…With regard to those (soldiers) who were as yet ignorant of divine truth, he provided by a second statute that they should appear on each Lord’s day on an open plain near the city, and there, at a given signal, offer to God with one accord a prayer which they had previously learnt. He admonished them that their confidence should not rest in their spears, or armour, or bodily strength, but that they should acknowledge the supreme God as the giver of every good, and of victory itself; to whom they were bound to offer their prayers with due regularity, uplifting their hands toward heaven, and raising their mental vision higher still to the king of heaven, on whom they should call as the Author of victory, their Preserver, Guardian, and Helper. The emperor himself prescribed the prayer to be used by all his troops, commanding them, to pronounce the following words in the Latin tongue:

    We acknowledge thee the only God: we own thee, as our King and implore thy succour. By thy favour have we got the victory. Through thee are we mightier than our enemies. We render thanks for thy past benefits, and trust thee for future blessings. Together we pray to thee, and beseech thee long to preserve to us, safe and triumphant, our emperor Constantine and his pious sons.” Such was the duty to be performed on Sunday by his troops, and such the prayer they were instructed to offer up to God.

    – The Life of St. Constantine the Great, by Eusebius of Caesarea11, Book 1, Chapters 24-33; Book 2, Chapters 7-12; Book 4, Chapters 5-20

    …You have taken from our soldiers everything for which they fought splendidly in the past. You have taught those, who not long ago were still brave and invincible, to abandon the defence of the motherland, to run from the battlefields12. You have extinguished in their hearts the conscience that “greater love has no man than this, that a man lay down his life for his friends” (Jn 15:13).

    – Letter to the Council of People’s Commissars, 13/26 October 1918, by St. Tikhon, Patriarch of Moscow

    War is one of the tools in the hands of God, as well as peace. War is a poison, which kills, but which at the same time cures and heals.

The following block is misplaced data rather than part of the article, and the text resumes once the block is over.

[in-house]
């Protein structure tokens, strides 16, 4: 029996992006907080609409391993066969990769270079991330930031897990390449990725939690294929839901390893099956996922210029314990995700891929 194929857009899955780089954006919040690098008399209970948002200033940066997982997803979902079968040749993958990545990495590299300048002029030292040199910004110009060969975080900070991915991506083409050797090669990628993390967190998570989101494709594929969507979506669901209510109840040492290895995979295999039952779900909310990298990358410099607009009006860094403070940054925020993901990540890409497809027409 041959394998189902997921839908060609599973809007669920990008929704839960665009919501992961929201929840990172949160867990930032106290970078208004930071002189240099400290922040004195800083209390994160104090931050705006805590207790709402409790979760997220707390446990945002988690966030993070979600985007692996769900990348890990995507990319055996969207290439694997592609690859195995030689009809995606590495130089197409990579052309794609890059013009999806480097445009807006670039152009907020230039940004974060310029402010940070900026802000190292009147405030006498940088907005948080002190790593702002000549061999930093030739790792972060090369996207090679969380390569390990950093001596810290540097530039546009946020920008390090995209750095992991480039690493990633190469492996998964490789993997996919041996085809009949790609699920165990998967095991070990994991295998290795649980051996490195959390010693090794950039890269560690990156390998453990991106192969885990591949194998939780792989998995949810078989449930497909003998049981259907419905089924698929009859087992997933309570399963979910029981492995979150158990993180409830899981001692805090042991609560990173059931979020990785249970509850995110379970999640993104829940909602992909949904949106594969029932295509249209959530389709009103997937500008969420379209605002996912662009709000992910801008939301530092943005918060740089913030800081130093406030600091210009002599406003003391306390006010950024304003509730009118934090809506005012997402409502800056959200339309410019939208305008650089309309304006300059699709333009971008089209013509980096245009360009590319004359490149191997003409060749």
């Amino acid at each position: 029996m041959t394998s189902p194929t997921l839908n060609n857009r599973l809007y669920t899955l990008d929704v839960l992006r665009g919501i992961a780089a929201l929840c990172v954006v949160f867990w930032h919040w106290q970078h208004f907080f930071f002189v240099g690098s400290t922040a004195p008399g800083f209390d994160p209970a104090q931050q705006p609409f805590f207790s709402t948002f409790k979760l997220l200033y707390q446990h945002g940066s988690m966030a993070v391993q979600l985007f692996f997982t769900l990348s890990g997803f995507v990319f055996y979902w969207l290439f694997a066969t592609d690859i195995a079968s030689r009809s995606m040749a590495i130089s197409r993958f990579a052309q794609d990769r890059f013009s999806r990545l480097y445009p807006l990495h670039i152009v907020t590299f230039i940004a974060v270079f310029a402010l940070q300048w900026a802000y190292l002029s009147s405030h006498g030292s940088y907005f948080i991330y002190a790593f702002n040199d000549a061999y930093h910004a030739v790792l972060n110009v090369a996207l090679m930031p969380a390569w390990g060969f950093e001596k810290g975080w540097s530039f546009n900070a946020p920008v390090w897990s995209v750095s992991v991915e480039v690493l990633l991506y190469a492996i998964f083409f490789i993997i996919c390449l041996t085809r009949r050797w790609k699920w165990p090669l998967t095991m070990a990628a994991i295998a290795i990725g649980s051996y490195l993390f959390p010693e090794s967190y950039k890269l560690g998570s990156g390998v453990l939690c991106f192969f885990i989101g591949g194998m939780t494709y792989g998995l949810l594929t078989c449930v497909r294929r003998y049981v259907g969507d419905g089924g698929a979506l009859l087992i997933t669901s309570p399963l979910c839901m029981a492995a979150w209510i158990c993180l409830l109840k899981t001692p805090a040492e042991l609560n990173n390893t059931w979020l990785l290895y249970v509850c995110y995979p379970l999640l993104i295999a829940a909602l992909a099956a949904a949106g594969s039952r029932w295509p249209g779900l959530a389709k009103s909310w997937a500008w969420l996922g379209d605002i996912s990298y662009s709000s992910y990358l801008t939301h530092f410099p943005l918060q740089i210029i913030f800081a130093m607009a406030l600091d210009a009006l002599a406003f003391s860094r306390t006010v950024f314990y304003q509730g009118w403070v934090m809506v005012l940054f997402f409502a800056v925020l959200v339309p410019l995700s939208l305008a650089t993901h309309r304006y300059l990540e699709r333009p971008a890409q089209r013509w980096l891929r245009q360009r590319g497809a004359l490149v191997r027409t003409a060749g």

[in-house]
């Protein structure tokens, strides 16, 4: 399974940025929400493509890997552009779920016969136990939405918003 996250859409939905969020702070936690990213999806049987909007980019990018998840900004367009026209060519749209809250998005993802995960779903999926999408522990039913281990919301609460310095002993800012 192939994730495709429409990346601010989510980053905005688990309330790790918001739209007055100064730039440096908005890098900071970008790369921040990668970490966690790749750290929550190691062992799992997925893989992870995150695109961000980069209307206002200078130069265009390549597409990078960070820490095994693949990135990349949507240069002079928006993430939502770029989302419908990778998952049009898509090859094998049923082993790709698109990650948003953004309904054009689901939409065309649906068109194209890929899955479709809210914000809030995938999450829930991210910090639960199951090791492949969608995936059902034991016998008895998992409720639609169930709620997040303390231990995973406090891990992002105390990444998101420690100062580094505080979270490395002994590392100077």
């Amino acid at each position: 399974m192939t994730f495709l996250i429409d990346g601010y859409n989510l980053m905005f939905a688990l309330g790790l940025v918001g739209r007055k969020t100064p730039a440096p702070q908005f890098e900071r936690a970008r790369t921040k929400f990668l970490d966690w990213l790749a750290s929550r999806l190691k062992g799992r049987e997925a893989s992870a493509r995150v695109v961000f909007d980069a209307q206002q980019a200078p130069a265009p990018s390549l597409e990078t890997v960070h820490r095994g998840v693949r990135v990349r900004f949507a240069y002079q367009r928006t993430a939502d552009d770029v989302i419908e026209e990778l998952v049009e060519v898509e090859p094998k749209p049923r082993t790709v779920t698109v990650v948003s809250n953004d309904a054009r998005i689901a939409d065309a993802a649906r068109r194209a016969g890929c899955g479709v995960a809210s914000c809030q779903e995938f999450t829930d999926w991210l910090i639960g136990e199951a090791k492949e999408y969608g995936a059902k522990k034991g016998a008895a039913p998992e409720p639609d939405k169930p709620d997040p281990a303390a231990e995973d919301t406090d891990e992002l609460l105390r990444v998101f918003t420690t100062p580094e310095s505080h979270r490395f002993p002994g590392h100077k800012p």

It is better to have one great and mighty river than many small streams which easily freeze in frost and which are easily covered with dust and filth. A war which gathers an entire people for a great cause is better than a peace which knows as many tiny causes at it knows people, which divides brothers, neighbours, all human beings, and which hides in itself an evil and hidden war against all.

    We have to wish those, whom we love, both a good life and a good death. To die in the struggle for a great common cause is a good death.

    – Thoughts about War and the Military Endeavour, by Bishop Nikolai Velimirovic13

    Leaflets of St. Sergius”, nr. 10, 1929

    The Militant Church

    The people of Israel shall encamp each by his own standard, with the ensigns of their fathers’ houses; they shall encamp facing the tent of meeting on every side.” (Nr. 2:2)

    The Apostle Paul reveals to us that when the people of Israel, on its way towards the promised land, near Mount Sinai, under the burning fire, the cloud and the darkness, the storm and the mighty sound, received the Law from God and entered into covenant with Him, that then, for the establishment of this covenant, which we now name the Old, Christ Himself dominantly acted, and “His voice shook then the earth” (Hebr. 12:18-26). From this we have to conclude that Our Lord Jesus Christ, by his own orders through Moses at that moment established the so-called “tent of the meeting,” meaning the Temple of God.